The primary difficulty, as Dr. Herbert explains it, lies in this: A person who has been raised in a particular matrix of belief can never let go of the convictions attendant on it without, in some measure, doing violence to his own psyche, because those convictions form the edifice on which his personality is built, and he removes them at his peril.

Dr. Herbert describes Melville’s struggle with a predestinating God in the most mythical terms: “This dilemma lies at the heart of Moby-Dick, where Ishmael and Captain Ahab come to terms with a whale whose career of wanton destruction suggests a God run amok” (shades of the CCT!). “Melville recognized that the remorseless logic of orthodox Calvinism was not only consistent with itself; it was also consistent with realities of human experience that cannot be explained by the theory that God respects liberal conceptions of human dignity.” All true; there’s an unassailable logic to Calvinism (to say nothing of its apparent support in the Scriptures) which renders it from a rhetorical standpoint virtually inarguable. I suppose this explains, at least in part, why so many right-thinking, deep-thinking people are taken in by it.

It was during my time here at Southwestern that I grappled at close quarters with two mighty, sublime, and potentially treacherous religious frameworks. The first was Calvinism; the second, Jungianism. Looking back on it now, I suppose I fled into Jungianism as a revolt against Calvinism, and against my own apparently inexorable calling as a prophet. In large part, it appears that the liberal revolt against orthodoxy in the early- to mid-nineteenth century was a revolt against Calvinism as well. Unitarianism offered an understanding of Christianity with some basis in the Scriptures, just as Jungianism offered an understanding of my final year of high school, and first year of college, and the general mystical, disturbing, ornately symbolic, literary nature of my life, which fit the facts as comprehensively as Calvinism did. Yet Jungianism, like Unitarianism, proved to be something of a dead end. For one thing, it encouraged me to go around quoting Moby Dick with the same avidity and fervor with which I had once quoted the Scriptures aforetime; for another, I became so lost in aethereal metaphysical abstractions that I nearly lost my mind. This would seem to be the natural consequence of seeking to escape a religious understanding enshrined around an impersonal God who coldly, grimly foreordained the mechanical movements of your brutal and surreal existence. My conception of God as a being who is adamantly, almost forcefully un-relational impelled me into a metaphysical framework where relationship was utterly unnecessary.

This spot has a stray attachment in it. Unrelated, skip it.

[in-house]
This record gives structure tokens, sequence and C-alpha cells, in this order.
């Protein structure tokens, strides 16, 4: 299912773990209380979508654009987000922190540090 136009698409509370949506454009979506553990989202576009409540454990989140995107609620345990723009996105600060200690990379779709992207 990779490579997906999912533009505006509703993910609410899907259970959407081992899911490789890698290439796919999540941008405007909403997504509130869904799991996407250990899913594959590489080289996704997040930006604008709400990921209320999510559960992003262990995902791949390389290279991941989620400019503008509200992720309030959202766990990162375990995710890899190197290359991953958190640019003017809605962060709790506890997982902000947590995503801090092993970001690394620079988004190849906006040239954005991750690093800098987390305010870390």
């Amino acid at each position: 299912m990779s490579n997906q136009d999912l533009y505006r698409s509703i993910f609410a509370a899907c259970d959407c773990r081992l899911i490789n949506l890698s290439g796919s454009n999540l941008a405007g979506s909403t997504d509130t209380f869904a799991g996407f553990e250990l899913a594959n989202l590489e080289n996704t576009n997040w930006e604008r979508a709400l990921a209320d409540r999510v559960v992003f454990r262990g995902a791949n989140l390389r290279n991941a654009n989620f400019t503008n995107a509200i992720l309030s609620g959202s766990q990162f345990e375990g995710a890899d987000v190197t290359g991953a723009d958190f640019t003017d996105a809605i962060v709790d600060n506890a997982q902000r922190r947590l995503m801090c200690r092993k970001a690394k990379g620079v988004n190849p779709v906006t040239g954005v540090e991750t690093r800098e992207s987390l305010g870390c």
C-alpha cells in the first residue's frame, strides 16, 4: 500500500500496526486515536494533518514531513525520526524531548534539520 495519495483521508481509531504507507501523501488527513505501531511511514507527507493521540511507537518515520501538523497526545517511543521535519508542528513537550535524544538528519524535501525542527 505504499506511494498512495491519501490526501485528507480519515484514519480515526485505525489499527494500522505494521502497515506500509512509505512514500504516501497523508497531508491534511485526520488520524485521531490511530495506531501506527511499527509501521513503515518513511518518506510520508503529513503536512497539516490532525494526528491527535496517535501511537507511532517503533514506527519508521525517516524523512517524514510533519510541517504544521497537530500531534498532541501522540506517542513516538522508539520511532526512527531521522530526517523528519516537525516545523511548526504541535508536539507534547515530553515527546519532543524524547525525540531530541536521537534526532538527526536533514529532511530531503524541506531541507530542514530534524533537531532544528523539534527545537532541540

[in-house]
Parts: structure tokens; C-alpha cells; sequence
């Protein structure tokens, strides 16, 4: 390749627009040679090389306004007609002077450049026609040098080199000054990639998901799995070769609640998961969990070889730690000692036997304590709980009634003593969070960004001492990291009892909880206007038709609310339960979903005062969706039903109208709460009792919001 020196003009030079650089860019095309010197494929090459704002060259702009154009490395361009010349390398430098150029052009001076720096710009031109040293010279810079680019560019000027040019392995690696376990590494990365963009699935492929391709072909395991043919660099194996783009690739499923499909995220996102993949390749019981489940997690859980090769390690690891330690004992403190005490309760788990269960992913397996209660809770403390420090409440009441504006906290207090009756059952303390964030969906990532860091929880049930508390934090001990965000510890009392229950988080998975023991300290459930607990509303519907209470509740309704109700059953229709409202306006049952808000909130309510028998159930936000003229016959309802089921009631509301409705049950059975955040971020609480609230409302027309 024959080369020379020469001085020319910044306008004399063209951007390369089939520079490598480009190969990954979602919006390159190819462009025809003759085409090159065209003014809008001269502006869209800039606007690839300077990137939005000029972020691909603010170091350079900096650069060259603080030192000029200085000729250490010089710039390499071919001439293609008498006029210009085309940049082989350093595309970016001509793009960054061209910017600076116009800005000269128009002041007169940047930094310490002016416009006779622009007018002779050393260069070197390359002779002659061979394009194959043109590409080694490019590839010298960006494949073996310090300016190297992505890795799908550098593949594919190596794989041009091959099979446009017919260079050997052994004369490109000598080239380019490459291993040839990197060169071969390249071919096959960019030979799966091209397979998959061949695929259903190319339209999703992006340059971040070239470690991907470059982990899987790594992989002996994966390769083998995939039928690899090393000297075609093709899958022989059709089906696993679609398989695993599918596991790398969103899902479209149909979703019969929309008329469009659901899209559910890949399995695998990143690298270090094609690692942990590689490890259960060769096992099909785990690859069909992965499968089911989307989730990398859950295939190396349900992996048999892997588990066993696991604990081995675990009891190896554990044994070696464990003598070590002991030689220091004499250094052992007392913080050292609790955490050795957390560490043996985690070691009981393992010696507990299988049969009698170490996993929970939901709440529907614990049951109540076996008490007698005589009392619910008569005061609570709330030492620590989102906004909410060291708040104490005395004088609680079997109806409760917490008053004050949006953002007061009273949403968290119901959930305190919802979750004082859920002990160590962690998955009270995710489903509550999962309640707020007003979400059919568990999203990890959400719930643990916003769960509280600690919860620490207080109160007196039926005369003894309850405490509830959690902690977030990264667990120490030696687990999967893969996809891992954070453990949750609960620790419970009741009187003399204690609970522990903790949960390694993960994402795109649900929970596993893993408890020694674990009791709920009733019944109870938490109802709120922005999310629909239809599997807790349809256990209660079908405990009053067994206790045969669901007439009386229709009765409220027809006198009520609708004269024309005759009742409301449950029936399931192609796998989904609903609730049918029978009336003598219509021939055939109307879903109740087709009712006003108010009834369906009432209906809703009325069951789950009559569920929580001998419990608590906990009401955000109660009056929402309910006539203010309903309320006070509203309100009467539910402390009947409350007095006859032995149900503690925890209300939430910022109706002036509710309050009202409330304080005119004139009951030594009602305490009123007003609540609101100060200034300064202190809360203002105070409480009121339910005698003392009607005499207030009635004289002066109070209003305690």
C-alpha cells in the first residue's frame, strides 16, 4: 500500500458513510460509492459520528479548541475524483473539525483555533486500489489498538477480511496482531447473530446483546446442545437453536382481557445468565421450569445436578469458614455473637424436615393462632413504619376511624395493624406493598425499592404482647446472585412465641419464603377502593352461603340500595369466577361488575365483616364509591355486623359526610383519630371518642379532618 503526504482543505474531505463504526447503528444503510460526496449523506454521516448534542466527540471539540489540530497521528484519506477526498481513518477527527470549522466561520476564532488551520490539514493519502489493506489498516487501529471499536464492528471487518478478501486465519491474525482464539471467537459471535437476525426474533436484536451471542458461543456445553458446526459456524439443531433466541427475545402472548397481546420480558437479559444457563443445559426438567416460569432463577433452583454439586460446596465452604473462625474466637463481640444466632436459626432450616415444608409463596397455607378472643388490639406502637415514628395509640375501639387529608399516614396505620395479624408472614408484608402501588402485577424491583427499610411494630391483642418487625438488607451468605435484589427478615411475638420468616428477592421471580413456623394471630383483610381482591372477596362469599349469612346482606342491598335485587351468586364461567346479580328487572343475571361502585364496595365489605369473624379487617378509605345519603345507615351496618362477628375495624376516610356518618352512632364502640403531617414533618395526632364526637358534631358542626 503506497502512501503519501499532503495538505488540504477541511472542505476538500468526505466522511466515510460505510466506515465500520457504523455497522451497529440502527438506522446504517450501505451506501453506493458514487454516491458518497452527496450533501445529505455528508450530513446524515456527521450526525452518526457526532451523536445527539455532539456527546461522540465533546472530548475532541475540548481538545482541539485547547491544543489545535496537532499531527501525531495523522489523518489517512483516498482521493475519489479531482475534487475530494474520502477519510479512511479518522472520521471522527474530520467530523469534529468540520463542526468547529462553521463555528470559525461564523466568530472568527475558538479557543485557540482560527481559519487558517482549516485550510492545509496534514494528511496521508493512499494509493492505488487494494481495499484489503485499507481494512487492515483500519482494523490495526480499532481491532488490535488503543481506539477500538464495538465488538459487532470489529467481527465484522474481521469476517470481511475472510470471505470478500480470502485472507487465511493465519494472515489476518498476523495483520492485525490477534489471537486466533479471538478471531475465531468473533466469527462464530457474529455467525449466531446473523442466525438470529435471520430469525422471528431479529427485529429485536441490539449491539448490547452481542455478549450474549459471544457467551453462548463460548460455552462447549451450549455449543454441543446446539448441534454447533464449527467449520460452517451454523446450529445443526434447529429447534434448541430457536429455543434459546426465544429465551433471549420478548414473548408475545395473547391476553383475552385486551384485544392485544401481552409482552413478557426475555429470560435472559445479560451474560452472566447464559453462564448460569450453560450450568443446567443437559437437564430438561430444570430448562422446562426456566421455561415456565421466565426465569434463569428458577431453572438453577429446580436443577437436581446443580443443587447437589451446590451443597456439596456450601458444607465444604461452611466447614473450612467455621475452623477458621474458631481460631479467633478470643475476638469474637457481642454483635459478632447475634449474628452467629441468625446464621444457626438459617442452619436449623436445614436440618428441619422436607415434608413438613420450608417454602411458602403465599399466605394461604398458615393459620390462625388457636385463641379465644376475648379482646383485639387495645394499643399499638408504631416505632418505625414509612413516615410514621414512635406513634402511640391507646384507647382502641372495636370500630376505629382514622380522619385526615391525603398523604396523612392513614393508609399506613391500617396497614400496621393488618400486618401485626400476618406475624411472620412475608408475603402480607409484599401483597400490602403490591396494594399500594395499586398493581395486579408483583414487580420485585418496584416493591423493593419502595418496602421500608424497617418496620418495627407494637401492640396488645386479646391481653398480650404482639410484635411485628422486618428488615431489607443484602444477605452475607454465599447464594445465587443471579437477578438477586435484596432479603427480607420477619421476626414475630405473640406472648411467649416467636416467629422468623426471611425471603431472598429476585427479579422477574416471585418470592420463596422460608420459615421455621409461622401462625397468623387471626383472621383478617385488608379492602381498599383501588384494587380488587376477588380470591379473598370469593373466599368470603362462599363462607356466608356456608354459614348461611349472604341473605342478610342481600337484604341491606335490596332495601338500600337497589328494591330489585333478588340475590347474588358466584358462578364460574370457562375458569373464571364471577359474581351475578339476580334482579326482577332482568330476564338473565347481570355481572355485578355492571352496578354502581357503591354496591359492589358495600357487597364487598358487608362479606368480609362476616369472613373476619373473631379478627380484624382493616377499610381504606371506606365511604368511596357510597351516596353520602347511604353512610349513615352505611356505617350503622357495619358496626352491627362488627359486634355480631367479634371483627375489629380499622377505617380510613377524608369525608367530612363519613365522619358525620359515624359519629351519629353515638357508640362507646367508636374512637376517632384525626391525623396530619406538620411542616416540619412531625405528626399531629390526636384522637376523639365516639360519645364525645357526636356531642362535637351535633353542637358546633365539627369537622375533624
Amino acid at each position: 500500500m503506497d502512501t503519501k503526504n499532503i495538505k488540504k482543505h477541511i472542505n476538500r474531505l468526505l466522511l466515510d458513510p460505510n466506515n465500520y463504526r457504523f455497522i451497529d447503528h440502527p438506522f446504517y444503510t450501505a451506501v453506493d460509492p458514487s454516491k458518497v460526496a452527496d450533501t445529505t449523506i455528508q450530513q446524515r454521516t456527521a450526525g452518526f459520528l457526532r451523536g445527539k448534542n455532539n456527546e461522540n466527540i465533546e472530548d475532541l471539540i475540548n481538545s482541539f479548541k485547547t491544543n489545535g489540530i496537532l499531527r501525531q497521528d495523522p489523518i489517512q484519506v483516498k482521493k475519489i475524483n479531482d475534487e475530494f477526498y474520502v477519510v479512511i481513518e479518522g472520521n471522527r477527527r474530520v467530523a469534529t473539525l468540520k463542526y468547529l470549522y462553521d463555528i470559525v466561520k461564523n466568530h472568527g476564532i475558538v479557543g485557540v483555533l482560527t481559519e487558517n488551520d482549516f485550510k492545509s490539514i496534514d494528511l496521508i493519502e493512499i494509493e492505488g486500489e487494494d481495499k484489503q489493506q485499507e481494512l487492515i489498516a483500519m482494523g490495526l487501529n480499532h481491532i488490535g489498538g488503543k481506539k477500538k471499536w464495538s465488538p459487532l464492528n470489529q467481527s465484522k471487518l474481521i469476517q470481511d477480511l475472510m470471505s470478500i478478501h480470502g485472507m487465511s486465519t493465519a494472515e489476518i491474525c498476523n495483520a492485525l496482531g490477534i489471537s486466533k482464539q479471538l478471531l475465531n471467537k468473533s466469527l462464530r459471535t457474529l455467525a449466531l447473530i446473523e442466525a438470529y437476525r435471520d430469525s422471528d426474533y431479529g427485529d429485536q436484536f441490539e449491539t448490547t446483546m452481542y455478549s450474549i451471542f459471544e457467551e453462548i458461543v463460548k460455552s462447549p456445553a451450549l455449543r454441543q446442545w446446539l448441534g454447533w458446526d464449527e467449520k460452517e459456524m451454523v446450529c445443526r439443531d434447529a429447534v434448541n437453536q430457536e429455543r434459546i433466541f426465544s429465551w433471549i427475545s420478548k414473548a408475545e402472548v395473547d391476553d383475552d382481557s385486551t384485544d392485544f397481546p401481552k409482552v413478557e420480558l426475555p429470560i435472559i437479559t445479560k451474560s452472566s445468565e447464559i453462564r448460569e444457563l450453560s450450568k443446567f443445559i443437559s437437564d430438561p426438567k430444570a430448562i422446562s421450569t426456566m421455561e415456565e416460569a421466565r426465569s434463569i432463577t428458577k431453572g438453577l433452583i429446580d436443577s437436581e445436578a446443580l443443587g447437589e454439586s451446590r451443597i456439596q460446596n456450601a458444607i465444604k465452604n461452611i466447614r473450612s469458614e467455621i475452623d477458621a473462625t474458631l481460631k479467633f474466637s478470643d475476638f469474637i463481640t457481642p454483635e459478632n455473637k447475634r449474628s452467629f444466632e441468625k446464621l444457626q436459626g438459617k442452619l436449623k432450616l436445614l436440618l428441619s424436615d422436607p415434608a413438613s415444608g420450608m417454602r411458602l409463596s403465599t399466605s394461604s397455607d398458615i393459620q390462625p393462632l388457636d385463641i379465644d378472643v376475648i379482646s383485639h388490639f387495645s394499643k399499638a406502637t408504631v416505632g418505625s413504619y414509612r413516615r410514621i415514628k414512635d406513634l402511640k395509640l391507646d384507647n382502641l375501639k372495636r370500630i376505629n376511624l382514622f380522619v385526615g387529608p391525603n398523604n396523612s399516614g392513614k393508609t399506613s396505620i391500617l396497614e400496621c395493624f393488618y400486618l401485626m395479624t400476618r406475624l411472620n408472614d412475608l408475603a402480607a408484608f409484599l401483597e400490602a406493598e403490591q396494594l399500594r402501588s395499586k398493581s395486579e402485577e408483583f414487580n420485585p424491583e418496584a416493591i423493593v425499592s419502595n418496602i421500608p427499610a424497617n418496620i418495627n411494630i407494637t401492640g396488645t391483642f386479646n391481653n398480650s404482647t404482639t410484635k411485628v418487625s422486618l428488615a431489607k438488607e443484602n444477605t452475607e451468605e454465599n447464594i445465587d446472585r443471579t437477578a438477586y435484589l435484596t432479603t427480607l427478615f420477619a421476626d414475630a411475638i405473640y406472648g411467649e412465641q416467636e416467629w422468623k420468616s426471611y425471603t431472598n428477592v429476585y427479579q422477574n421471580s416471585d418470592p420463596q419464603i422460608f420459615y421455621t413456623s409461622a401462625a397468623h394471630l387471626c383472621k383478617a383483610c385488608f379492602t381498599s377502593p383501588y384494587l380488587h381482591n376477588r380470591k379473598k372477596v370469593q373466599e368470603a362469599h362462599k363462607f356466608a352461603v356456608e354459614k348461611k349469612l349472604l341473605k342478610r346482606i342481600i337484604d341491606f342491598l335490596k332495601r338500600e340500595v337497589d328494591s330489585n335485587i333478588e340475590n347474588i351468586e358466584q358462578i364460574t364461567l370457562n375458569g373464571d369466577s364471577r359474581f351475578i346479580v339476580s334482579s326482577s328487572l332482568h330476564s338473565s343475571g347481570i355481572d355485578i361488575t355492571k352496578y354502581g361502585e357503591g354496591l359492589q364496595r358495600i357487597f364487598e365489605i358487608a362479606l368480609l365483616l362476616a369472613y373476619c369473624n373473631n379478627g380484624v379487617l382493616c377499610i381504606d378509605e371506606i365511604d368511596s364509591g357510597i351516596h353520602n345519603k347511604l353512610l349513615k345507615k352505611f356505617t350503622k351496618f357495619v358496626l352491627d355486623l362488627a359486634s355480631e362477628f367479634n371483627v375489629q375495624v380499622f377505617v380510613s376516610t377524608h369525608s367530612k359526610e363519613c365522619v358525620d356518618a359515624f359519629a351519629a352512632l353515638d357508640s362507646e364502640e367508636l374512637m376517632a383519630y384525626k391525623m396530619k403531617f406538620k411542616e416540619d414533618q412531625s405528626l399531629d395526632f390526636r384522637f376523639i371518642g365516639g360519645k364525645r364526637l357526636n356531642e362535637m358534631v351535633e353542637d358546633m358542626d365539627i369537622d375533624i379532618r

I still have respect and sympathy for Jungianism and Calvinism—even agree with them, in fact, in certain essentials—but it appears that my novel will be a takedown of both these systems of belief. Even if that wasn’t what I had intended, the arc of the narrative would render it so. They’ve simply proven too destructive; Calvinism as I understood it came close to annihilating my faith when I first began to grapple with my calling as a prophet and the literary nature of my life. Jungianism, though subtle and more insidious, came closer still.

Yet even so, what I said at the beginning of this entry holds true, and in some inscrutable manner—I know not how, exactly—plays into it all. Southwestern is like a person: sometimes willing, sometimes helpful, sometimes cold and isolating and possessed of terrible moroseness. In the fall, these attributes take on a quality of nigh-unbearable acuteness. Even at my happiest, I still felt lonely here. The place is so spacious, and the people so few; and the scenery so lulling, so deep; you expect at any moment for the shadows in a corner or the crevice of a stony stair to swallow you alive and never let you go. You’re talking to a friend for an hour—say, Shelley on the mall, or Booth, or even Taylor, in the Chapel—and you turn to leave, and in the very instant that you turn away, the darkness deepens, and the immeasurability of loneliness is overwhelming to your senses. It engulfs you like the sea. I refuse to believe that it’s just my own extraordinary sensitivity to mood and lighting; there were many times I was alone in London, yet I never felt so lonely. (I say nothing of Chicago for, as always, the less said the better). This is a place of endless depths. And there are things that lurk here, hidden from the common eye, which lend to its inner richness a most brooding hue.